Birca's destruction.

After having consistently described Birca as an existing city, Scholia 138 of IV 29 describes Birca's sudden demise. Talking about Adalvard the Younger, the bishop of Sigtuna and later that of Skara, Adam or a later copyist has written:

"During his journey he seized the opportunity to make a detour to Birca, which is now reduced to loneliness so that one can hardly find vestiges of the city; therefore impossible to come upon the tomb of the holy Archbishop Unni."

The remark does not make it clear if Adalvard found the city destroyed or if that had happened after his visit and the later remark was just to warn the future pilgrims not to go there anymore in vain. As Adalvard was back in Bremen already by 1069 and is mentioned as one of Adam's sources of information, it would have been expected that word about Birka's destruction had reached also Adam before he published his work half a decade later.

Björkö archaeological site.

The exact location of Birca was also lost during the centuries, leading to speculation from Swedish historians. However, the island of Björkö was first claimed to have been Birka already about 1450 in the so-called "Chronicle of Sweden" (Prosaiska krönikan):

"And there were three capitals in Sweden two of which were not long away from Uppsala (vpsala). The one was called Sigtuna (siktuna) and the other Birka (birka). Birka was on an island in Lake Mälaren (mälar) that is called Björkö (birköö). The third was in Westgötaland (westergötlandh) and was called Skara (skara)."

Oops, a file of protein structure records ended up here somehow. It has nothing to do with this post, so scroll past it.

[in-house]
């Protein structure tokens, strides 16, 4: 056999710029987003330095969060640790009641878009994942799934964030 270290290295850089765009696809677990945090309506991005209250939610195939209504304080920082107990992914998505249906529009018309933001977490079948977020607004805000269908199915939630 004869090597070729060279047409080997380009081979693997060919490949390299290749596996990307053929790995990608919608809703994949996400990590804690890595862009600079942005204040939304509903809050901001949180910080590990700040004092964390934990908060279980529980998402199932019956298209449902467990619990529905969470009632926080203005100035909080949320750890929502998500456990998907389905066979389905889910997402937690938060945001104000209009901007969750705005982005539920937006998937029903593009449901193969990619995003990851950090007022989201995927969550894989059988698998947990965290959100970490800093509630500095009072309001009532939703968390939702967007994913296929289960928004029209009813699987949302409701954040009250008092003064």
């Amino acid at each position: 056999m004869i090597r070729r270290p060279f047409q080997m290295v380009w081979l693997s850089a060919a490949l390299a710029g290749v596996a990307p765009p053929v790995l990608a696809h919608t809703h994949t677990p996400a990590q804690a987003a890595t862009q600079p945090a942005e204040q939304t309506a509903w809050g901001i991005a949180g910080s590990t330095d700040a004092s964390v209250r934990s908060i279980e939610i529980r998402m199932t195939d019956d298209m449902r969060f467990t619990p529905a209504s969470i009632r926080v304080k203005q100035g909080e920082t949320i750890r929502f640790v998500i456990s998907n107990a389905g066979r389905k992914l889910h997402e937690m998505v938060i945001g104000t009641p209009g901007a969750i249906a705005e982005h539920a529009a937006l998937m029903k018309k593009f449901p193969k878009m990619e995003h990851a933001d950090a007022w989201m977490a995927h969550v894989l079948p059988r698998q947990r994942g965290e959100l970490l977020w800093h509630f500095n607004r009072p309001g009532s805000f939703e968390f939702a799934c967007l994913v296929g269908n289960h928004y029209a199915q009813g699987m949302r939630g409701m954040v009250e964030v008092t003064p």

In search of Birka, National Antiquarian Johan Hadorph was the first to attempt excavations on Björkö in the late 17th century.

In the late 19th century, Hjalmar Stolpe, an entomologist by education, arrived on Björkö to study fossilized insects found in amber on the island. Stolpe found very large amounts of amber on the island, which is unusual since amber is not normally found in lake Mälaren. Stolpe speculated that the island may have been an important trading post, prompting him to conduct a series of archeological excavations between 1871-95. The excavations soon indicated that a major settlement had been located on the island and eventually Stolpe spent two decades excavating the island. After Björkö came to be identified with ancient Birka, it has been assumed that the original name of Birka was simply Bierkø (sometimes spelt Bjärkö), an earlier form of Björkö.

Ownership of Björkö is today mainly in private hands, and used for farming. The settlement site, however is an archaeological site, and a museum has been built nearby for exhibition of finds, models and reconstructions. It is a popular site to visit during the summer times.

The archaeological remains are located in the north part of Björkö and span an area of about 7 hectares (17 acres). The remains are both burial-sites and buildings, and in the south part of this area, there is also a hill fort called "Borgen" ("The Fortress"). The construction technique of the buildings is still unknown, but the main material was wood. An adjacent island holds the remains of Hovgården, an estate which housed the King's retinue during visits.

Approximately 700 people lived at Birka when it was as largest, and about 3,000 graves have been found. Its administrative center was supposedly located outside of the settlement itself, on the nearby island of Adelsö. According to Rimbert, the settlement itself was fortified by a wooden palisade and its harbour was guarded by pilings driven into the bottom of the lake, limiting the number of ships able to pass into it. However, remains of these have not been found on the Björkö site.

The most recent large excavation was undertaken between 1990-95 in a region of "black earth", believed to be the site of the main settlement. Björkö is today mainly agricultural, and shipping lines carry tourists to the island, where a museum showcases a view of life during the Viking era.

(Photos from Oslo University and, text from Wikipedia)